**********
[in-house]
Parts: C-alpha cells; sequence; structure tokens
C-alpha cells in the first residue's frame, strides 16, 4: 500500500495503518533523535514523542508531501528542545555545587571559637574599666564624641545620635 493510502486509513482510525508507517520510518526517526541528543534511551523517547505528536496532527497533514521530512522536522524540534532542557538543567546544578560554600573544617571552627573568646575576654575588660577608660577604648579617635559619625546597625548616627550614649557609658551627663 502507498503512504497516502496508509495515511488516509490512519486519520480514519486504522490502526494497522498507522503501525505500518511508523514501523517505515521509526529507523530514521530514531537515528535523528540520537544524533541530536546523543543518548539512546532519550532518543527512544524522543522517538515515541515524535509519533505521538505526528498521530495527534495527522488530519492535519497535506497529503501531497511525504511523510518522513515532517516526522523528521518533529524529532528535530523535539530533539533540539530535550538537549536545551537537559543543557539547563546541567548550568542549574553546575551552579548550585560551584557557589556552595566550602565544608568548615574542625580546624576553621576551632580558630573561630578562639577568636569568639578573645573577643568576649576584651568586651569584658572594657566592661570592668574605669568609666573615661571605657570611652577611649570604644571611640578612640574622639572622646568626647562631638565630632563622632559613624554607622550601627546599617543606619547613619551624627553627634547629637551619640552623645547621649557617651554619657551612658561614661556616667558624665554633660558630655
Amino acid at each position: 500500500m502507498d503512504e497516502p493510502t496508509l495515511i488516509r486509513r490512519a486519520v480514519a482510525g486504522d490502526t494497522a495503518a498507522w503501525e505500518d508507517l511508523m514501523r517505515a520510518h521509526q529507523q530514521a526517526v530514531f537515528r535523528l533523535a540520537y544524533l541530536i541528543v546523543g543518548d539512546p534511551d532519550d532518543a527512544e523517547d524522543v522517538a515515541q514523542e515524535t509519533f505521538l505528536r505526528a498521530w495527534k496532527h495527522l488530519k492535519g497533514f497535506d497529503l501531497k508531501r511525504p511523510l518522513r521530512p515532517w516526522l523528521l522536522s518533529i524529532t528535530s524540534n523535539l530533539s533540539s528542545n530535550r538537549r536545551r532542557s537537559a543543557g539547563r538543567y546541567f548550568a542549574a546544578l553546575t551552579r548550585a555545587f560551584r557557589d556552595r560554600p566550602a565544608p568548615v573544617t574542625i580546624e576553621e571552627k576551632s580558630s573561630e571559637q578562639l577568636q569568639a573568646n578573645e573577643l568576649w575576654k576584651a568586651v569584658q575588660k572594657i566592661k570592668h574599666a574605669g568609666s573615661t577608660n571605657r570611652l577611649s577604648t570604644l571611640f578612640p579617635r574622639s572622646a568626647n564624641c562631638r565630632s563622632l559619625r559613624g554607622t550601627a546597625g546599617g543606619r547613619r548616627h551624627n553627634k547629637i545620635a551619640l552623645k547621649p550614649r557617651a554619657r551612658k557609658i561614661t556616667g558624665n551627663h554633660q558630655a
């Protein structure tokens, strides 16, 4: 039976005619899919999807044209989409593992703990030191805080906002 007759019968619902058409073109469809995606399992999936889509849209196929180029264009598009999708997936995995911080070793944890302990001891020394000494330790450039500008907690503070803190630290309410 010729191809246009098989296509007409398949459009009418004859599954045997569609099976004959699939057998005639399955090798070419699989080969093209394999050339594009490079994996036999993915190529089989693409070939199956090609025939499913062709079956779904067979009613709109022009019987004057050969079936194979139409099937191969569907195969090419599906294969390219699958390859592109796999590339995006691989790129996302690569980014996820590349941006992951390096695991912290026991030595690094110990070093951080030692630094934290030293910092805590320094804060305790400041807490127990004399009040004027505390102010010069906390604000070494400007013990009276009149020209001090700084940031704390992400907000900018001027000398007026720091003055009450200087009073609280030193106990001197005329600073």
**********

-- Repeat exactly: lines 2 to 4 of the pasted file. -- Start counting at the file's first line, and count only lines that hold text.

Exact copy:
Parts: C-alpha cells; sequence; structure tokens
C-alpha cells in the first residue's frame, strides 16, 4: 500500500495503518533523535514523542508531501528542545555545587571559637574599666564624641545620635 493510502486509513482510525508507517520510518526517526541528543534511551523517547505528536496532527497533514521530512522536522524540534532542557538543567546544578560554600573544617571552627573568646575576654575588660577608660577604648579617635559619625546597625548616627550614649557609658551627663 502507498503512504497516502496508509495515511488516509490512519486519520480514519486504522490502526494497522498507522503501525505500518511508523514501523517505515521509526529507523530514521530514531537515528535523528540520537544524533541530536546523543543518548539512546532519550532518543527512544524522543522517538515515541515524535509519533505521538505526528498521530495527534495527522488530519492535519497535506497529503501531497511525504511523510518522513515532517516526522523528521518533529524529532528535530523535539530533539533540539530535550538537549536545551537537559543543557539547563546541567548550568542549574553546575551552579548550585560551584557557589556552595566550602565544608568548615574542625580546624576553621576551632580558630573561630578562639577568636569568639578573645573577643568576649576584651568586651569584658572594657566592661570592668574605669568609666573615661571605657570611652577611649570604644571611640578612640574622639572622646568626647562631638565630632563622632559613624554607622550601627546599617543606619547613619551624627553627634547629637551619640552623645547621649557617651554619657551612658561614661556616667558624665554633660558630655
Amino acid at each position: 500500500m502507498d503512504e497516502p493510502t496508509l495515511i488516509r486509513r490512519a486519520v480514519a482510525g486504522d490502526t494497522a495503518a498507522w503501525e505500518d508507517l511508523m514501523r517505515a520510518h521509526q529507523q530514521a526517526v530514531f537515528r535523528l533523535a540520537y544524533l541530536i541528543v546523543g543518548d539512546p534511551d532519550d532518543a527512544e523517547d524522543v522517538a515515541q514523542e515524535t509519533f505521538l505528536r505526528a498521530w495527534k496532527h495527522l488530519k492535519g497533514f497535506d497529503l501531497k508531501r511525504p511523510l518522513r521530512p515532517w516526522l523528521l522536522s518533529i524529532t528535530s524540534n523535539l530533539s533540539s528542545n530535550r538537549r536545551r532542557s537537559a543543557g539547563r538543567y546541567f548550568a542549574a546544578l553546575t551552579r548550585a555545587f560551584r557557589d556552595r560554600p566550602a565544608p568548615v573544617t574542625i580546624e576553621e571552627k576551632s580558630s573561630e571559637q578562639l577568636q569568639a573568646n578573645e573577643l568576649w575576654k576584651a568586651v569584658q575588660k572594657i566592661k570592668h574599666a574605669g568609666s573615661t577608660n571605657r570611652l577611649s577604648t570604644l571611640f578612640p579617635r574622639s572622646a568626647n564624641c562631638r565630632s563622632l559619625r559613624g554607622t550601627a546597625g546599617g543606619r547613619r548616627h551624627n553627634k547629637i545620635a551619640l552623645k547621649p550614649r557617651a554619657r551612658k557609658i561614661t556616667g558624665n551627663h554633660q558630655a